Shantala, Savittri Jagannatha Rao, The Dhananjayans, Smt Kalanidhi Narayanan
Music composition:
.K. Padmanabhan, Reji George
Song interpretation:
Reji George, C.R.Radha,
Nattuvangam Savittri, Jagannatha Rao,
Mridangam Adyar V. Balu,
V.B. Madhu Sudanan
Pandurane Parat
B.V. Bala Sai
T.K. Padmanabhan
R.Lakshmi Narayanan
Live drums:
Mihalis Klapakis
Acting coach:
Smaro Stefanidou
Vassilis Nikolaidis
Costume design:
Leda Shantala
Costume accessories:
Dominique Delcausse
The silk costumes and the jewellery are all handmade in India. The masks are authentic, from Bali, Indonesia, from Shri Lanka and Central Africa, from Leda Shantala's collection.


Leda Shantala
Menaka (nymph, Shakuntala's mother)
Theo Leza-Vratoli
Priyamvada (Shakuntala's friend):
Theo Leza-Vratoli
Anasuya (Shakuntala's friend):
Emilia Bouriti
King Dushienta/sage Durvasa/Ape/Tree spirit:
Mihalis Bourikis
Bee/Lion cub
Natassa Hassioti
Maids living in the forest near the hermitage:
Theo Leza-Vratoli, Emilia Bouriti, Natassa Hassioti
Little Bharat, Shakuntala's son:
Marianna Leza
Soothsayer's voice:
Smaro Stefanidou
Kalidasa's voice (narrator):
Alexandros Veronis


Kalidasa was born in the city of Ujjain, in India. We have no historical certainty regarding his birth date but he is often placed in the period between the 1st century BCE and 4th century CE. Some say that he lived at the court of King Vikramaditya, and that he enjoyed great esteem.
He wrote eight plays: Malavikanimitram, Vikramorvasiyiam, Sringaratilakam, Ritusamharam & Megadutam, Kumarasabhavam, Ranguvamsam, Abhijnana Sakuntalam.
Kalidasa was a well-travelled man of wide culture and deep love of nature. His creative imagination preferred the tender feelings, and nothing rough nor violent perturbed the harmony of his poetic expression. Love is always gentle and civilized, it never degenerates on wild jealousy or hatred, and sadness is always depicted with tones of deep melancholy.


The nymph Menaka descends to earth to leave her newborn child (a result of her union with sage Vishwamitr) in the forest, where it is found by the wise hermit Kanva, who raises her as his own child.
Shakuntala is now a young girl, who loves nature and understands the language of animals and birds.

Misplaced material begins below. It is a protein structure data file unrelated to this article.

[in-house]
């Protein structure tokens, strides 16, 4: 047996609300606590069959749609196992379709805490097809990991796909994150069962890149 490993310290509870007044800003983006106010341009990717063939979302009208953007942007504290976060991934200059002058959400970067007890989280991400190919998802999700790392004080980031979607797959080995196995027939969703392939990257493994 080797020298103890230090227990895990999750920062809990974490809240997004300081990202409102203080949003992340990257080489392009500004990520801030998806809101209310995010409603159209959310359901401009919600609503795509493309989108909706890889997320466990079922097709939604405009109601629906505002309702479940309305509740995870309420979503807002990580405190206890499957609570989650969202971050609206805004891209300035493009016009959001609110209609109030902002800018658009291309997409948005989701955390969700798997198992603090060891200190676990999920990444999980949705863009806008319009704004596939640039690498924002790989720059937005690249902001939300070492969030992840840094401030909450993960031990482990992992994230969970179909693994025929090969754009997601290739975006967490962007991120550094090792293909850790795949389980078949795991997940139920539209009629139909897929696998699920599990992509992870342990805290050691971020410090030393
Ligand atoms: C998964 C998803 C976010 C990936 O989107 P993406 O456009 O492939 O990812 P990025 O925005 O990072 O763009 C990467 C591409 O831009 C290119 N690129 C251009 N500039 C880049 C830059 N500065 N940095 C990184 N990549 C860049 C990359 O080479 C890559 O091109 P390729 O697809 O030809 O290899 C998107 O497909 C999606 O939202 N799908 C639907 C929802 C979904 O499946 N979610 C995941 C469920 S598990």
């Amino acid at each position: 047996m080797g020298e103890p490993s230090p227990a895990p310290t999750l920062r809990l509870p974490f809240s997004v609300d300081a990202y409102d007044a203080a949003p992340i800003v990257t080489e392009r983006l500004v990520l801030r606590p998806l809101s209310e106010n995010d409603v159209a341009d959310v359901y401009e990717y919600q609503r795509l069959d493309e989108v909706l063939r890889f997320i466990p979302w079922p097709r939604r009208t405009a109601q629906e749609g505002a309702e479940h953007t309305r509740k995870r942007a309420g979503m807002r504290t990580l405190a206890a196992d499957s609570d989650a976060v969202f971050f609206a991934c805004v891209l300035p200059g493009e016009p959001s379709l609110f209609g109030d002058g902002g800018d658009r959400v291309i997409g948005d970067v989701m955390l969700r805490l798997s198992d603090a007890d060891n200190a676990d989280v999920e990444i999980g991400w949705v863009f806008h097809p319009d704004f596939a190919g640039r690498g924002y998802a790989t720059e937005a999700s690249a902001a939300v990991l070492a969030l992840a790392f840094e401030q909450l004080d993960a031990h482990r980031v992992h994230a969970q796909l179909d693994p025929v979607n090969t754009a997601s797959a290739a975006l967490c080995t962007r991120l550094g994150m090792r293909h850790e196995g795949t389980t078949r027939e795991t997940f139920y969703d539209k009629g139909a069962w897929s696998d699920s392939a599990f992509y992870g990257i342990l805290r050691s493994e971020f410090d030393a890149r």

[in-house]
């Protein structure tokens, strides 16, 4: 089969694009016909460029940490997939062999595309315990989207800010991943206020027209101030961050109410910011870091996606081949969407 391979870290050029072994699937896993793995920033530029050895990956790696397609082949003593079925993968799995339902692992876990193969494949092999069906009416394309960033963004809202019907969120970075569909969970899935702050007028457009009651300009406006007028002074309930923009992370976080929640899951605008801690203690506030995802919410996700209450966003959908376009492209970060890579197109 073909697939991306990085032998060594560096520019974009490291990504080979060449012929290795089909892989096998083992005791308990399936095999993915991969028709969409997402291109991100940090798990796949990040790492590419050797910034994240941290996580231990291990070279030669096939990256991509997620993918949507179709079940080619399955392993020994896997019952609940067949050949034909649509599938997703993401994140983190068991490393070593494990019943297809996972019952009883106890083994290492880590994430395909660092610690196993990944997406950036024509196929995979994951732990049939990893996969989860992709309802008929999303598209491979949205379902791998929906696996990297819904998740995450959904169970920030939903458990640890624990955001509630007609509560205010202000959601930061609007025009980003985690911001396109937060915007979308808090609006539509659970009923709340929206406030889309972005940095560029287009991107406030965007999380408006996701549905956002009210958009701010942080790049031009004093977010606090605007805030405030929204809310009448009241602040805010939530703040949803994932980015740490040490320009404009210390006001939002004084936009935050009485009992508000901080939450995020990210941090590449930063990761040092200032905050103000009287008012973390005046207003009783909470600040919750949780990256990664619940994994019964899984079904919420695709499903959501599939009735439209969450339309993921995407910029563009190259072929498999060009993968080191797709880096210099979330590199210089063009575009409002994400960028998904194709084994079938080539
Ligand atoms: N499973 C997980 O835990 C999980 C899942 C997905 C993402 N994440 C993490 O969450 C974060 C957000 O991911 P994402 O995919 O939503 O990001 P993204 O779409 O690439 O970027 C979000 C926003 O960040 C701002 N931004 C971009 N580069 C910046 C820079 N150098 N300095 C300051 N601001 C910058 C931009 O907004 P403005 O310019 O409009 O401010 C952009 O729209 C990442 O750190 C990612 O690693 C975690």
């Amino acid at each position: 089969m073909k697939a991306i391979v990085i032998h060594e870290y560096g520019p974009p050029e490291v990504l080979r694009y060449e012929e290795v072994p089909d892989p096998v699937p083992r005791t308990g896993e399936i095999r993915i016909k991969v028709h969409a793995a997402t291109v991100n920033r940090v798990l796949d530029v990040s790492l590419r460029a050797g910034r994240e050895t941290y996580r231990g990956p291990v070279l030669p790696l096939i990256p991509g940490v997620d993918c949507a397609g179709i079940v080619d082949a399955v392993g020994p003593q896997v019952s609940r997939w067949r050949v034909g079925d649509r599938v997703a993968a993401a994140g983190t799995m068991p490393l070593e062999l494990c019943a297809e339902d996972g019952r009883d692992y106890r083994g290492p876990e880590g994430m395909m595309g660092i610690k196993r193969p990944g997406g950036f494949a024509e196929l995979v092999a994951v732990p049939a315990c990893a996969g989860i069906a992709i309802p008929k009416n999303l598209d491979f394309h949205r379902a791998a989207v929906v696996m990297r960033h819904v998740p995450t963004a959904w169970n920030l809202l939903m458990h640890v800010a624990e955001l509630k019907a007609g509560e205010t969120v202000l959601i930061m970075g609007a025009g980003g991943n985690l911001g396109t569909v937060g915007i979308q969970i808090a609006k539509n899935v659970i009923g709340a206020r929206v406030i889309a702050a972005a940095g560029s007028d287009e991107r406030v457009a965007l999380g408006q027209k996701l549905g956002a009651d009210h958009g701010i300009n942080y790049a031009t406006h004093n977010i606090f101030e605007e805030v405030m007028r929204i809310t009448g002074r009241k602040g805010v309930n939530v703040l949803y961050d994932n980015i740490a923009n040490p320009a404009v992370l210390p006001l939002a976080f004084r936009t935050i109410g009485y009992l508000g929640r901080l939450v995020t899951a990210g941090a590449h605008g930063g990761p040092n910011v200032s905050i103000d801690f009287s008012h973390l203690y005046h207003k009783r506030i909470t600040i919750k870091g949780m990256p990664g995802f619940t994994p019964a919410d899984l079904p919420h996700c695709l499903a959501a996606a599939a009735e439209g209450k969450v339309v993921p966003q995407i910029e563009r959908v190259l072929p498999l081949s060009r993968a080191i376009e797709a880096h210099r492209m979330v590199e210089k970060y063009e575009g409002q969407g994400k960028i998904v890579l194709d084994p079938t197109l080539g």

One day, king Dushienta comes into the forest, the two meet and fall in love. The king takes her as his wife, offering her a ring, with which she is supposed to go and meet him at the palace.
After his departure, Shakuntala is lost in thoughts about her beloved and fails to take proper care of the visiting sage Durvasha, who throws a curse at her.
When Shakuntala leaves the forest in order to go to Dushienta's capital, she loses her ring which falls into a river. Once in the palace, the king does not recognize her and Shakuntala returns to the forest, where she lives in sadness, raising her son, Bharata. One day, a fisherman brings a fish to the palace, and in the fish the ring is found. As soon as the king looks at the ring, the curse is cleared, he remembers his wife. He rushes to the forest, where he first meets his young son playing with lion cubs, and then Shakuntala. The three return to the palace together, happily.
The play's Sanscrit name is "Abhijñana shakuntala". Abhijnana means "recognition", and it refers to the ring, whose disappearance brings the misfortune to the couple. The story of Shakuntala was not Kalidasa's invention. It was briefly mentioned in the Mahabharata. Kalidasa, however, was the one who invested new life to the story, softening its crudeness with the addition of the curse and the ring, and with his dramatic imagination made it into a poetic masterpiece. The play was the first Indian drama to be translated into a Western language, by Sir William Jones in 1789. In the next 100 years, there were at least 46 translations in twelve European languages.
Goethe wrote:
Wouldst thou the young year's blossoms and the fruits of its decline
And all by which the soul is charmed, enraptured, feasted, fed,
Wouldst thou the earth and heaven itself in one sole name combine?
I name thee, O Sakuntala! and all at once is said..

According to Rabindranath Tagore Shakuntala expresses the history of evolution of flower into fruit, earth into heaven, matter into spirit. The sublimation of love from the level of transient physical beauty to the sphere of the eternal beauty of internal values.
Bharat, son of Shakuntala an king Dushienta, is a mythological character, the ancestor of the characters in the Mahabharata, and his name is often taken to mean "man/human". He is the author of "Natya Shastra", a text on art. Bharata gave his name on the epic poem "Mahabharata" and to the art of Indian classical dance "Bharata Natyam".


Shakuntala speaks to her friend about her love for king Dushient





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Page last updated on January 1st, 2009